Democracy Digest: Czech Wages Highest in V4; New US Military Base in Poland

In other Czech news, Prague is set to take over the rotating six-month presidency of the EU from France on Friday. This would be the second time Czechia has served as the president of the EU Council since it joined the bloc in 2004. It had been hoping for a smoother ride this time, unlike in 2009 when the government collapsed during its stint, causing its presidency to be judged a disaster. Yet this time will be no less turbulent, coming as it does when storms are battering the country, the war is raging in Ukraine, and full-blown cost of living and energy crises are apparent. "This presidency is not geared for good weather, but for bad times," Pavel Havlicek of the Prague-based Association for International Affairs told AFP. Among the Czech priorities are to help deal with the refugee crisis; launch a post-war reconstruction effort; boost EU energy security, defence capacities and economic resilience; and improve the resilience of its democratic institutions. Yet at home, the government is dealing with severe weather conditions across the country with storms causing flooding and hot and dry conditions causing forest fires, while the president signed into law the so-called "lex Ukraine", which, among other things, reduces the monthly allowance given to refugees by 15 per cent.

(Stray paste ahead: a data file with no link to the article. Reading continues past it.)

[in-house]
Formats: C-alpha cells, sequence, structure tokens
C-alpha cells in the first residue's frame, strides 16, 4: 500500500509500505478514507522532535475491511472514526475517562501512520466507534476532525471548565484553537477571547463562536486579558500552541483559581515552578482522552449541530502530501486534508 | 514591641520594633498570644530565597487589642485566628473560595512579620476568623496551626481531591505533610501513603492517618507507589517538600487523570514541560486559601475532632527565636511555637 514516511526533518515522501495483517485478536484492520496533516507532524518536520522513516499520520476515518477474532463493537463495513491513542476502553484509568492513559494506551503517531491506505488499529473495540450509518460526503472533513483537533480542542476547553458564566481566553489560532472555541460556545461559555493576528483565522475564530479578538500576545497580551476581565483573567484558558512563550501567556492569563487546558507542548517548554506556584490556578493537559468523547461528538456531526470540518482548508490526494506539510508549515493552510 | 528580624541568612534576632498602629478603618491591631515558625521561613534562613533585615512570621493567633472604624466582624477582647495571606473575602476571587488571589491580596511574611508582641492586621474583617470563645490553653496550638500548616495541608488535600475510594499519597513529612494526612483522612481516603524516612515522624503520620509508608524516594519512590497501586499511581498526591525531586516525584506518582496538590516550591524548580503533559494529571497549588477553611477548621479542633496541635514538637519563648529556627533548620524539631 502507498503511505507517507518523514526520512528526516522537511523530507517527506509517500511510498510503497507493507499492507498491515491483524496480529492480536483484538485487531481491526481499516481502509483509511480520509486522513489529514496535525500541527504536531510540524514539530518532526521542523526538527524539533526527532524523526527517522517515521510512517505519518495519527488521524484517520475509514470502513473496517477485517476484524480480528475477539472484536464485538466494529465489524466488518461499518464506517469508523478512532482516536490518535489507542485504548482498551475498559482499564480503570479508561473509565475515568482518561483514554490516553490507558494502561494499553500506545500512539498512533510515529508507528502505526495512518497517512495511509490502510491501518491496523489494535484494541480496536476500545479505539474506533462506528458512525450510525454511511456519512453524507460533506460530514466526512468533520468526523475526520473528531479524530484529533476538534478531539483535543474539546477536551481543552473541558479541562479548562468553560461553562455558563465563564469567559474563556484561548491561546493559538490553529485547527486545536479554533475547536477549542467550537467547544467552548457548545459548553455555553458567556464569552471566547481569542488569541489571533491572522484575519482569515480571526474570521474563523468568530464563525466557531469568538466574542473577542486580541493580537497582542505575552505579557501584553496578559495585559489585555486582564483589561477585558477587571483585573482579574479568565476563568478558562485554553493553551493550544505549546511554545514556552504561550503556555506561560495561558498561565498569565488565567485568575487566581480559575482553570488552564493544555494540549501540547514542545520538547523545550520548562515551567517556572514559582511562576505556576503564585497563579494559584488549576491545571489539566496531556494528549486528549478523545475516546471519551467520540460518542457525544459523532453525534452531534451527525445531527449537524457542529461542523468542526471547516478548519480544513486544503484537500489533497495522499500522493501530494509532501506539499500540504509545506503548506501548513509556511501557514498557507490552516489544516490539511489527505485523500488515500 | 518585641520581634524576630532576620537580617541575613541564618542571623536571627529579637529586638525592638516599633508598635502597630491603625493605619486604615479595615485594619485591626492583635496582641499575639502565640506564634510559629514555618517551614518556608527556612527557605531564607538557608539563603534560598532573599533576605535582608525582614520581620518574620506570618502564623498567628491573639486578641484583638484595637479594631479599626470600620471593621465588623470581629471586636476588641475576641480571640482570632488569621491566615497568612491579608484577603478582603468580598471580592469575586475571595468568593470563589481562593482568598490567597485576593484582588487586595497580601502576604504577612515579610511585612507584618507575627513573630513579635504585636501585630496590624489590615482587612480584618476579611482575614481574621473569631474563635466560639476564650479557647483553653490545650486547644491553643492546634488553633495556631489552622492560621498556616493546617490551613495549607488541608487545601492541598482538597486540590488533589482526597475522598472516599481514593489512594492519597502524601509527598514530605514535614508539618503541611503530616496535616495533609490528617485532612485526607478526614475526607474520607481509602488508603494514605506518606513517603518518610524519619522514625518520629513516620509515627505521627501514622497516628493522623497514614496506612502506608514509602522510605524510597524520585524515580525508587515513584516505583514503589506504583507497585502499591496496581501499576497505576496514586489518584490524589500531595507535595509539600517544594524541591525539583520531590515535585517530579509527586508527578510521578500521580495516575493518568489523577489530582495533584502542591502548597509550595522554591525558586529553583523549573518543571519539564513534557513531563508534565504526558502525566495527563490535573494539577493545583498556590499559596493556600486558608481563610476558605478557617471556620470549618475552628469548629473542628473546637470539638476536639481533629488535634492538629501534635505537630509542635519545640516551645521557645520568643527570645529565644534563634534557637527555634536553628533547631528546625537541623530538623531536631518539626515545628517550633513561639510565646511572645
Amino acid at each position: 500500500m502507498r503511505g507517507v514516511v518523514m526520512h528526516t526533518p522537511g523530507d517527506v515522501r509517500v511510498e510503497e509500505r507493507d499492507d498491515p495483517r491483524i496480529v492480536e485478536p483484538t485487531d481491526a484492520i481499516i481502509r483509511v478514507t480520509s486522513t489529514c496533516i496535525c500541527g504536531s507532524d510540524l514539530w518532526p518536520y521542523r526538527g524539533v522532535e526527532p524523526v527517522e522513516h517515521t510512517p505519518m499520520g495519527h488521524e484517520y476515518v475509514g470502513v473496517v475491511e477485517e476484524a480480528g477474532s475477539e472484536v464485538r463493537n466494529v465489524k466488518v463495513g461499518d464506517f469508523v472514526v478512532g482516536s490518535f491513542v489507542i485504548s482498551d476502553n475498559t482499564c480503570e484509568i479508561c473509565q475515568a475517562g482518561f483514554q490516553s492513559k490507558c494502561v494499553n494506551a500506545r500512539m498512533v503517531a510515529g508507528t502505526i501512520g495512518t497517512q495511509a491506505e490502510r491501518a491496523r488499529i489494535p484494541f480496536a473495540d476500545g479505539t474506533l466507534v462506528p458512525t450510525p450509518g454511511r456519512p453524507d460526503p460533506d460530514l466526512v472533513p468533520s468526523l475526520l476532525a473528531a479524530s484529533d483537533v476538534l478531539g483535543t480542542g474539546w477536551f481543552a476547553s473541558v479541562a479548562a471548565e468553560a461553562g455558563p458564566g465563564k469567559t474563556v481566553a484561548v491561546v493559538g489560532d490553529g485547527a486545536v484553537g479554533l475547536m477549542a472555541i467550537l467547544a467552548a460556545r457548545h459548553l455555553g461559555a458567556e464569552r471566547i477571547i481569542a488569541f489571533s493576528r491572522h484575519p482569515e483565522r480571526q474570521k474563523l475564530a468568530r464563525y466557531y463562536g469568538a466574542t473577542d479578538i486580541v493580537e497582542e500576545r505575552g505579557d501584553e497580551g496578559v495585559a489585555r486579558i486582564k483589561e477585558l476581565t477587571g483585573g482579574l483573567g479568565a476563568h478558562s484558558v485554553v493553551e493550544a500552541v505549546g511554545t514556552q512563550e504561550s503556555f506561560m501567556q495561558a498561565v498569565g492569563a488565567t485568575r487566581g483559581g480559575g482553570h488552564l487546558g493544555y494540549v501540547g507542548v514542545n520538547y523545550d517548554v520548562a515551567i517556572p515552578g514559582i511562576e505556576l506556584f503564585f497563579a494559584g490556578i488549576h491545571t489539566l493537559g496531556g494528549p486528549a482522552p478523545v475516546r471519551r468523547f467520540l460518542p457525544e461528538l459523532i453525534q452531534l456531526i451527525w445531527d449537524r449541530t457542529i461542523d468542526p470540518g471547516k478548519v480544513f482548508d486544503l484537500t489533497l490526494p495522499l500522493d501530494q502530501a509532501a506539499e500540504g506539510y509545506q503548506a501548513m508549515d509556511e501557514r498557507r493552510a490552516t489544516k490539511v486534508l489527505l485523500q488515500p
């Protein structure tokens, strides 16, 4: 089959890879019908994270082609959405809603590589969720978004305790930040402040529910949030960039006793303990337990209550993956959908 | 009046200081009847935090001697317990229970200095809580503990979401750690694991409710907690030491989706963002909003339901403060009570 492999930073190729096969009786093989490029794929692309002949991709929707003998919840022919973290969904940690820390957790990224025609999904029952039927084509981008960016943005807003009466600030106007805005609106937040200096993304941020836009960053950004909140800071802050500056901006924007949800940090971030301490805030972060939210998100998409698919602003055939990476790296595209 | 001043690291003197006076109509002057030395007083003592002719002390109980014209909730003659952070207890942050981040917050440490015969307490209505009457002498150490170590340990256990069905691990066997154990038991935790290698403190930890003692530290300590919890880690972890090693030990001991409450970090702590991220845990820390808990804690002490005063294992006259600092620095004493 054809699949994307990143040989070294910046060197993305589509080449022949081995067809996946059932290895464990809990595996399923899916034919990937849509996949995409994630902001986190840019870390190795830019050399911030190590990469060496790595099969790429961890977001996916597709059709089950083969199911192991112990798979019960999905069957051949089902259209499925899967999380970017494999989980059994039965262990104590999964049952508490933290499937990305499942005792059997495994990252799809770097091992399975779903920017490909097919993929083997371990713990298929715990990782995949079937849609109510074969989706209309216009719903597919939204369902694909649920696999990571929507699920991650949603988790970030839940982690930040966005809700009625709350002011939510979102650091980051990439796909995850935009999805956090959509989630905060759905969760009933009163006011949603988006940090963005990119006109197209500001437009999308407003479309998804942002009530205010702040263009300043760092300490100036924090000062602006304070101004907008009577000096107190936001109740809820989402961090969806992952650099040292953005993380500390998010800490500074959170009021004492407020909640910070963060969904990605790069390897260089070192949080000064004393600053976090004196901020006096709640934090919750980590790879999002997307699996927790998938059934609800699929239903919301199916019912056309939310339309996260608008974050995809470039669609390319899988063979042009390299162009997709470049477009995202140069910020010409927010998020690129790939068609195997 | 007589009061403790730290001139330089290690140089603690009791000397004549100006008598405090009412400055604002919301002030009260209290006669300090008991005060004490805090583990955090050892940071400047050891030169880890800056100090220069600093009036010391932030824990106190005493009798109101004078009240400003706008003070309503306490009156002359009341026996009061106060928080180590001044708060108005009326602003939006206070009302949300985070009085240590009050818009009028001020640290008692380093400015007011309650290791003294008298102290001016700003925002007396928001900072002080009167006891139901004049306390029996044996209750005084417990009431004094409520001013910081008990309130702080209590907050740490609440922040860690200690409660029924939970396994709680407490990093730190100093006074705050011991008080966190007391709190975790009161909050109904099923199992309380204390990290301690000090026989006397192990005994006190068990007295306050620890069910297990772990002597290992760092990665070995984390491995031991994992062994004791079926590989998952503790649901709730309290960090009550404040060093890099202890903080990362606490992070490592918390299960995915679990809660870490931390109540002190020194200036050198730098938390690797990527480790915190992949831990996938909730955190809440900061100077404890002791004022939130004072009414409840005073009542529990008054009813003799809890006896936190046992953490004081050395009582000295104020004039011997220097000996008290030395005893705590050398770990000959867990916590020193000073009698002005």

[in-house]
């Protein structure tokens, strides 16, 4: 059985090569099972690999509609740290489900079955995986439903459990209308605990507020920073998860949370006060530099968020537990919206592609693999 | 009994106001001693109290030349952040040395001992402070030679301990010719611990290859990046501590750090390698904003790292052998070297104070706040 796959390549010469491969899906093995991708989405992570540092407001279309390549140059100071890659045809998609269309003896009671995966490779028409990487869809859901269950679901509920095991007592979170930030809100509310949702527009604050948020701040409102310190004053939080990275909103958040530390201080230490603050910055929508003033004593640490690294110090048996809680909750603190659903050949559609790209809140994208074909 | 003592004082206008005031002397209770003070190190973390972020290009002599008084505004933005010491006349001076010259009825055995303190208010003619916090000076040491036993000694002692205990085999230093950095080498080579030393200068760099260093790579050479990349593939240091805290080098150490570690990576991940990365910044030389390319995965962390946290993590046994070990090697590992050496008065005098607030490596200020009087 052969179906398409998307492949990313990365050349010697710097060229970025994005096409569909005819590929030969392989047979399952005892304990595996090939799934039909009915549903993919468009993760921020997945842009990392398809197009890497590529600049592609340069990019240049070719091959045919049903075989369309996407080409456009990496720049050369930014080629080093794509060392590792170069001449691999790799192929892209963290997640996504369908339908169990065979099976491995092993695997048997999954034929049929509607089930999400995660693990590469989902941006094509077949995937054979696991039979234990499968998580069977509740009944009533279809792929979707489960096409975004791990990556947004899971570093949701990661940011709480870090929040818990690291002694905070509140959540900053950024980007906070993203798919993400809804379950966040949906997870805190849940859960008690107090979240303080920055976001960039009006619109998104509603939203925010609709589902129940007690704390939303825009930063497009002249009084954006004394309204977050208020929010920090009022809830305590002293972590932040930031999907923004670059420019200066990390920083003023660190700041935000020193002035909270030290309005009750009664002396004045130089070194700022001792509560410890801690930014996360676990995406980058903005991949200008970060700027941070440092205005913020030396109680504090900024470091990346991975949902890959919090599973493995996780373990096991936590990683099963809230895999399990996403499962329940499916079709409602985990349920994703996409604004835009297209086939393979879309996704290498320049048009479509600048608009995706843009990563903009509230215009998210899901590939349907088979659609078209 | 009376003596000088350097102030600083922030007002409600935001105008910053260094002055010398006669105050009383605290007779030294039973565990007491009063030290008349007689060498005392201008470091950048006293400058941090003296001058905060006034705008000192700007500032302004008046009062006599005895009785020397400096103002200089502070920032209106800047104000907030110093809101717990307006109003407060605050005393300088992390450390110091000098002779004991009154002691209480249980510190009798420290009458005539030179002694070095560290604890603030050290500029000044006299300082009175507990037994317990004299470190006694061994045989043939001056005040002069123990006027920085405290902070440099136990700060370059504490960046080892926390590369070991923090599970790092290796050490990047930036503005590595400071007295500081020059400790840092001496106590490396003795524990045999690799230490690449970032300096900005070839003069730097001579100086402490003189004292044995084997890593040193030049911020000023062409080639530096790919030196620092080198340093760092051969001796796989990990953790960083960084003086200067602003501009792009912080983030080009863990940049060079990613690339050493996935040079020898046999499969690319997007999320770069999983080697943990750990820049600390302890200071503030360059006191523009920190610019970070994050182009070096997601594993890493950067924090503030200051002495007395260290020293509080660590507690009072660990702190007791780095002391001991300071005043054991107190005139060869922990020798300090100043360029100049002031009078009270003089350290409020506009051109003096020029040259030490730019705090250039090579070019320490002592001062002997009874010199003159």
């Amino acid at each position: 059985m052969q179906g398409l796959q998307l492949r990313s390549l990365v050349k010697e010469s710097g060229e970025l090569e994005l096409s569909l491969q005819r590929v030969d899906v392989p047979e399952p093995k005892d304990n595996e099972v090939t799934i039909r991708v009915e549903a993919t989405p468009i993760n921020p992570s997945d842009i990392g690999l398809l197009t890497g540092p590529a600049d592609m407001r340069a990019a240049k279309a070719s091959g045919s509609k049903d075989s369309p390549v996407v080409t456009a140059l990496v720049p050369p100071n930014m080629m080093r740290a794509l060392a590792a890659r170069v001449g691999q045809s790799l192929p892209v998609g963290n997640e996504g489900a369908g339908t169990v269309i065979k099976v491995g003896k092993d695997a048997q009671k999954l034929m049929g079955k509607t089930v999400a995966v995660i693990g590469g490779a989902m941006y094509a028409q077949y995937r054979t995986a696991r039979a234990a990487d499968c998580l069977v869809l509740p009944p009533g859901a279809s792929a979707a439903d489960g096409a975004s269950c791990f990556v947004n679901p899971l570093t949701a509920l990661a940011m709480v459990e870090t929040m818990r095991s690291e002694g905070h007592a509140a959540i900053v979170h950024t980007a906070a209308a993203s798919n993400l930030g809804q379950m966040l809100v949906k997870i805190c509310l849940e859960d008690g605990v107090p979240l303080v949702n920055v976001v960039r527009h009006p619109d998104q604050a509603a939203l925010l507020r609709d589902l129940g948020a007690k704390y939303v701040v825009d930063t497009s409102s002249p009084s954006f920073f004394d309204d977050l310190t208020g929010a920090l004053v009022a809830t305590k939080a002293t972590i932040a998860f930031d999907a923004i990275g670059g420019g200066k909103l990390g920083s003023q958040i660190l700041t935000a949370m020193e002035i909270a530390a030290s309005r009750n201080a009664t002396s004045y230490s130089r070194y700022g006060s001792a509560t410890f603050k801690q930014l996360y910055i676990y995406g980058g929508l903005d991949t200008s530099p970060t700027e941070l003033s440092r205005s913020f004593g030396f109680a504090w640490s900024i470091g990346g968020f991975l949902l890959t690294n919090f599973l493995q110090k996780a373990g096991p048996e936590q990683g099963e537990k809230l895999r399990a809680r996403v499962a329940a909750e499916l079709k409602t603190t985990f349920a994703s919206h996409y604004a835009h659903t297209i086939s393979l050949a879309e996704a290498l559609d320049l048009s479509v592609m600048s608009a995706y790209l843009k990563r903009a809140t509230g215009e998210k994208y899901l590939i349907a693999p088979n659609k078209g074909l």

The chair of the Senate announced this week that the next Czech presidential election, where there will be no incumbent as President Milos Zeman will be term limited so ineligible to run for re-election, will take place on January 13-14, 2023. If no candidate receives more than 50 per cent of the vote, a second round will take place on January 27-28. To run, a candidate needs the signatures of 50,000 citizens, or must be nominated by 20 lower-house deputies or 10 senators. Among those...

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